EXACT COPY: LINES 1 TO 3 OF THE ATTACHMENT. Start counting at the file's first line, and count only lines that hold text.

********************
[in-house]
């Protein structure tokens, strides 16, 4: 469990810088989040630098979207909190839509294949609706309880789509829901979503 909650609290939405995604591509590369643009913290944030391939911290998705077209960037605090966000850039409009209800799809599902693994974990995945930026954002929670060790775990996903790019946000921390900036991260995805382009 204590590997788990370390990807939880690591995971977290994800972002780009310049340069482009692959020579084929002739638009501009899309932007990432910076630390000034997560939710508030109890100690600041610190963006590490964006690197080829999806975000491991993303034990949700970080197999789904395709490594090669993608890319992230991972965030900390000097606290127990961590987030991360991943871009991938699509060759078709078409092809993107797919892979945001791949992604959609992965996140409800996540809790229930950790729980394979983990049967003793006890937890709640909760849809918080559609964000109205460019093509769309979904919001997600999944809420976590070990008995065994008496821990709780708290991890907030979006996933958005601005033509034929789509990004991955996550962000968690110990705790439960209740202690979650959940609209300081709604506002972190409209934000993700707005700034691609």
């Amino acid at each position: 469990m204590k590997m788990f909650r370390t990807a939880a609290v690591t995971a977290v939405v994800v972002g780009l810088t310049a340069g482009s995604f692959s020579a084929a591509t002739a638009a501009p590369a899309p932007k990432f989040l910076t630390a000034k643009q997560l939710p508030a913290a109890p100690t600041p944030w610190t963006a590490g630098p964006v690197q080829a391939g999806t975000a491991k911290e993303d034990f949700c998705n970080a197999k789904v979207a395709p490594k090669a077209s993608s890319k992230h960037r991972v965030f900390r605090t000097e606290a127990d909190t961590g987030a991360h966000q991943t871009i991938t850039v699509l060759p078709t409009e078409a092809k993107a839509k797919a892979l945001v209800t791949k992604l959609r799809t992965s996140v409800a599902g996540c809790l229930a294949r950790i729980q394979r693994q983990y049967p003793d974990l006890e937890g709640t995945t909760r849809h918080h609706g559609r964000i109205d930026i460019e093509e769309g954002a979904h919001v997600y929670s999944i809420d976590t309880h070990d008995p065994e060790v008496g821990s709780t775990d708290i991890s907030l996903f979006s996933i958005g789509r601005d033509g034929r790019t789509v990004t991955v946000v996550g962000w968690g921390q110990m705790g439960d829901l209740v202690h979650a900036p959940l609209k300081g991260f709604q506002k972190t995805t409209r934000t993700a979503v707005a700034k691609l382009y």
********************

[in-house]
């Protein structure tokens, strides 16, 4: 469990810088989040630098979207909190839509294949609706309880789509829901979503 909650609290939405995604591509590369643009913290944030391939911290998705077209960037605090966000850039409009209800799809599902693994974990995945930026954002929670060790775990996903790019946000921390900036991260995805382009 204590590997788990370390990807939880690591995971977290994800972002780009310049340069482009692959020579084929002739638009501009899309932007990432910076630390000034997560939710508030109890100690600041610190963006590490964006690197080829999806975000491991993303034990949700970080197999789904395709490594090669993608890319992230991972965030900390000097606290127990961590987030991360991943871009991938699509060759078709078409092809993107797919892979945001791949992604959609992965996140409800996540809790229930950790729980394979983990049967003793006890937890709640909760849809918080559609964000109205460019093509769309979904919001997600999944809420976590070990008995065994008496821990709780708290991890907030979006996933958005601005033509034929789509990004991955996550962000968690110990705790439960209740202690979650959940609209300081709604506002972190409209934000993700707005700034691609």
């Amino acid at each position: 469990m204590k590997m788990f909650r370390t990807a939880a609290v690591t995971a977290v939405v994800v972002g780009l810088t310049a340069g482009s995604f692959s020579a084929a591509t002739a638009a501009p590369a899309p932007k990432f989040l910076t630390a000034k643009q997560l939710p508030a913290a109890p100690t600041p944030w610190t963006a590490g630098p964006v690197q080829a391939g999806t975000a491991k911290e993303d034990f949700c998705n970080a197999k789904v979207a395709p490594k090669a077209s993608s890319k992230h960037r991972v965030f900390r605090t000097e606290a127990d909190t961590g987030a991360h966000q991943t871009i991938t850039v699509l060759p078709t409009e078409a092809k993107a839509k797919a892979l945001v209800t791949k992604l959609r799809t992965s996140v409800a599902g996540c809790l229930a294949r950790i729980q394979r693994q983990y049967p003793d974990l006890e937890g709640t995945t909760r849809h918080h609706g559609r964000i109205d930026i460019e093509e769309g954002a979904h919001v997600y929670s999944i809420d976590t309880h070990d008995p065994e060790v008496g821990s709780t775990d708290i991890s907030l996903f979006s996933i958005g789509r601005d033509g034929r790019t789509v990004t991955v946000v996550g962000w968690g921390q110990m705790g439960d829901l209740v202690h979650a900036p959940l609209k300081g991260f709604q506002k972190t995805t409209r934000t993700a979503v707005a700034k691609l382009y």